Comment
Democracy is not an inconvenience
Sociologist Nico Stehr warns climate scientists not to become disillusioned with democracy because of impatience with slow government action on climate change. Good to have that reassurance.
Cannibis
The “Outlook” subject for this issue of Nature; sponsored by a pharmaceutical company, interestingly enough.
The cultivation of weed
It’s noted that the genetics of marijuana are complicated. Since research has been fairly difficult, there have by fewer genetic studies than for tobacco or wine grapes (although it’s cautioned that tobacco is often used as a model organism independent of its production of a psychoactive drug).
Research without prejudice
Israel is in the forefront of cannabis research. American researchers note that in the U.S., cannabis is still a Schedule A drug, which means it has no medical use; therefore the Federal government only allows research into what harm it might cause, not possible benefits. Several researchers have therefore transferred their study programs to Israel, where a prominent Orthodox rabbi recently ruled marijuana was kosher.


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 Post subject: Re: from current journals as of 2015 10 10
PostPosted: Sun Oct 11, 2015 9:37 am 
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Quote:
...a prominent Orthodox rabbi recently ruled marijuana was kosher.


Not being conversant with Jewish dietary laws, my mind still went places with this, from sellers adding a 'Kosher' label to the product, to users having to separate it from non-dietary-compatible foods.

There seem to be a lot of horrified or aghast interest groups represented here.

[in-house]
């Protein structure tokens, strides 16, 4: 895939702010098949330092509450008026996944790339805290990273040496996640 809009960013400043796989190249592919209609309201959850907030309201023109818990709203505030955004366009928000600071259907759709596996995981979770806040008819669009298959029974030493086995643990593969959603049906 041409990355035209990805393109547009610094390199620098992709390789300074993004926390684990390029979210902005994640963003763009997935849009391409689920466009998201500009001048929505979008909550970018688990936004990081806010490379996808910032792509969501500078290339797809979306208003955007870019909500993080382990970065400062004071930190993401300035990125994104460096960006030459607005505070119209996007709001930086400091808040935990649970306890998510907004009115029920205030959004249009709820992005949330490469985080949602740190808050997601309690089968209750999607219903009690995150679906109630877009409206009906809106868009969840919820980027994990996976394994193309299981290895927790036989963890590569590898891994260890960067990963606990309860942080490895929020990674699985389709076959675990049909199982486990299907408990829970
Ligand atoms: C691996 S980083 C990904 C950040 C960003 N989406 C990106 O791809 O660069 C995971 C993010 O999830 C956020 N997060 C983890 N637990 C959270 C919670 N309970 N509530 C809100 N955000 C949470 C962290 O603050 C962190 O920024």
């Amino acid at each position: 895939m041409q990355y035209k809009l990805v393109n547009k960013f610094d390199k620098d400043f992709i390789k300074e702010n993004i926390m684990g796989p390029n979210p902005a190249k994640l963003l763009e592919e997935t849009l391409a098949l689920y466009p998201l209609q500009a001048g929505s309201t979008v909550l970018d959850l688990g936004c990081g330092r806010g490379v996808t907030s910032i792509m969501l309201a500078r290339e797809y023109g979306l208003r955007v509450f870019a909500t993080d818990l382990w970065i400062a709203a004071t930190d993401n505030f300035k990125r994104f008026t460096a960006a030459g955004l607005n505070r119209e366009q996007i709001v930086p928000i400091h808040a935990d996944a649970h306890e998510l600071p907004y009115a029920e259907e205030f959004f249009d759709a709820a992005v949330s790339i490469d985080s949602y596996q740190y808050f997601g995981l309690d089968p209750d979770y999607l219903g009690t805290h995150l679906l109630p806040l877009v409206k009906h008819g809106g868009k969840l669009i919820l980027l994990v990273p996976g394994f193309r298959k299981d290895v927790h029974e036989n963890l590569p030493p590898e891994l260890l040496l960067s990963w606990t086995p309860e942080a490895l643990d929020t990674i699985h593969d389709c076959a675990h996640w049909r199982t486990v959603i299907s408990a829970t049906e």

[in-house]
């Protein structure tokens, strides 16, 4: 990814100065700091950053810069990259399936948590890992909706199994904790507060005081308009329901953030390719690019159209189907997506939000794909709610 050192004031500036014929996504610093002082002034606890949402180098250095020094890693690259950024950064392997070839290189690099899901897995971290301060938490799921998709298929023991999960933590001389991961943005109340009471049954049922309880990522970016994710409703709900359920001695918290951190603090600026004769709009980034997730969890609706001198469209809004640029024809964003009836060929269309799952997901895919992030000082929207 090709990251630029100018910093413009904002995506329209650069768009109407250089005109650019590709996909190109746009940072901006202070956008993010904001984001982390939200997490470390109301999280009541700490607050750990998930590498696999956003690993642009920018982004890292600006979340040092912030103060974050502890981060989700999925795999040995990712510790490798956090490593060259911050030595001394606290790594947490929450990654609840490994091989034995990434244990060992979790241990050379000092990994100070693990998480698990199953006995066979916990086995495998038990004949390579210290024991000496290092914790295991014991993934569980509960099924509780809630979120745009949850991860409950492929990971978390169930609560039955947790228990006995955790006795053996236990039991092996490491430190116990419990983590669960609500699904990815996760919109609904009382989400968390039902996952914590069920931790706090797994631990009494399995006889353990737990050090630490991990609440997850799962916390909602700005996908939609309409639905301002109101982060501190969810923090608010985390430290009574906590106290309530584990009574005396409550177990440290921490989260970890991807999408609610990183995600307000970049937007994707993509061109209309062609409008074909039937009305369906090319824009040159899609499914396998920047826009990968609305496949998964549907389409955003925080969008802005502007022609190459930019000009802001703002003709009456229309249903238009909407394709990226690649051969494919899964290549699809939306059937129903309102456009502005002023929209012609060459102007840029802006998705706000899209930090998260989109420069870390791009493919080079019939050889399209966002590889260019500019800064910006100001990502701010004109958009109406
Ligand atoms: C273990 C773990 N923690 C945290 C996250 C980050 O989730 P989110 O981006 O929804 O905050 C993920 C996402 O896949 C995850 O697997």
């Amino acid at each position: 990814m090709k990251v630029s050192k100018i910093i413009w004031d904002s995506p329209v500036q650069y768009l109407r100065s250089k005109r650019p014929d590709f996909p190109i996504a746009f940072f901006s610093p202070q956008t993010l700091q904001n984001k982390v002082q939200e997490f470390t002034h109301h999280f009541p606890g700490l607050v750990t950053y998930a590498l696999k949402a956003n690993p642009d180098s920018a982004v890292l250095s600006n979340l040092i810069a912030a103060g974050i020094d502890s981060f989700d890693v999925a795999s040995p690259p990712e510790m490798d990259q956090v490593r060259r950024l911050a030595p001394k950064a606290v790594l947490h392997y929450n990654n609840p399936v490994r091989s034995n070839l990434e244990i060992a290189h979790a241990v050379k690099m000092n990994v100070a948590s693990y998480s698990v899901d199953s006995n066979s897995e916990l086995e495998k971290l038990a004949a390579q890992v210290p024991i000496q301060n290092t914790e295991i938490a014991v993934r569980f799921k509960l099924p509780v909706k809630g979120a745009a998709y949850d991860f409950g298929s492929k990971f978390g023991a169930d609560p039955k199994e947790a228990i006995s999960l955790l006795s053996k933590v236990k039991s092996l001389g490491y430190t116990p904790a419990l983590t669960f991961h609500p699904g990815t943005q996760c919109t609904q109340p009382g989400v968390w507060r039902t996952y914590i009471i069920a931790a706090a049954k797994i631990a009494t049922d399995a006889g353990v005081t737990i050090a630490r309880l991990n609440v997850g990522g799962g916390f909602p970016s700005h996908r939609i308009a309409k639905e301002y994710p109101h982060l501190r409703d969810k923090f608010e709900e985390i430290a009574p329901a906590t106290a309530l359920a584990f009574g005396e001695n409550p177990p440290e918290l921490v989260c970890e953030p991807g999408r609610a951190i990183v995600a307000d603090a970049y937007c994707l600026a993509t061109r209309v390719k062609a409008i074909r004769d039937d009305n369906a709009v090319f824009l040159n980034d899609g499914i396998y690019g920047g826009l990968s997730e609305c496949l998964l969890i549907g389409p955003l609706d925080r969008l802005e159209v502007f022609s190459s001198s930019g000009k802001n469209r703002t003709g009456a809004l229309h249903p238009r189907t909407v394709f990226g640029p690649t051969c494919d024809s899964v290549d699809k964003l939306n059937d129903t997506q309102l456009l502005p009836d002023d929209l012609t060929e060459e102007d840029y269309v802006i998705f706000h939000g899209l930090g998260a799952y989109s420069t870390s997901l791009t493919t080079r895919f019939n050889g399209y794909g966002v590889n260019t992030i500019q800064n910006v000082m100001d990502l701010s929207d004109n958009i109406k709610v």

Quote:
Democracy is not an inconvenience


:shock: Someone has to say that? Oy!

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 Post subject: Re: from current journals as of 2015 10 10
PostPosted: Sun Oct 11, 2015 7:46 pm 
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Quote:
Sociologist Nico Stehr warns climate scientists not to become disillusioned with democracy...

Climate scientists or climate activists?
Quote:
...a prominent Orthodox rabbi recently ruled marijuana was kosher.

Especially if you just smoke it. However doesn't it put you at risk of violating dietary rules if you develop a need to snack when your decision making processes are debilitated?

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 Post subject: Re: from current journals as of 2015 10 10
PostPosted: Sun Nov 01, 2015 8:40 pm 
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setnahkt wrote:
Nature 24 September 2015
Comment
Democracy is not an inconvenience
Sociologist Nico Stehr warns climate scientists not to become disillusioned with democracy because of impatience with slow government action on climate change. Good to have that reassurance.


Nature 15 October 2015
Correspondence
Climate justice more vital than democracy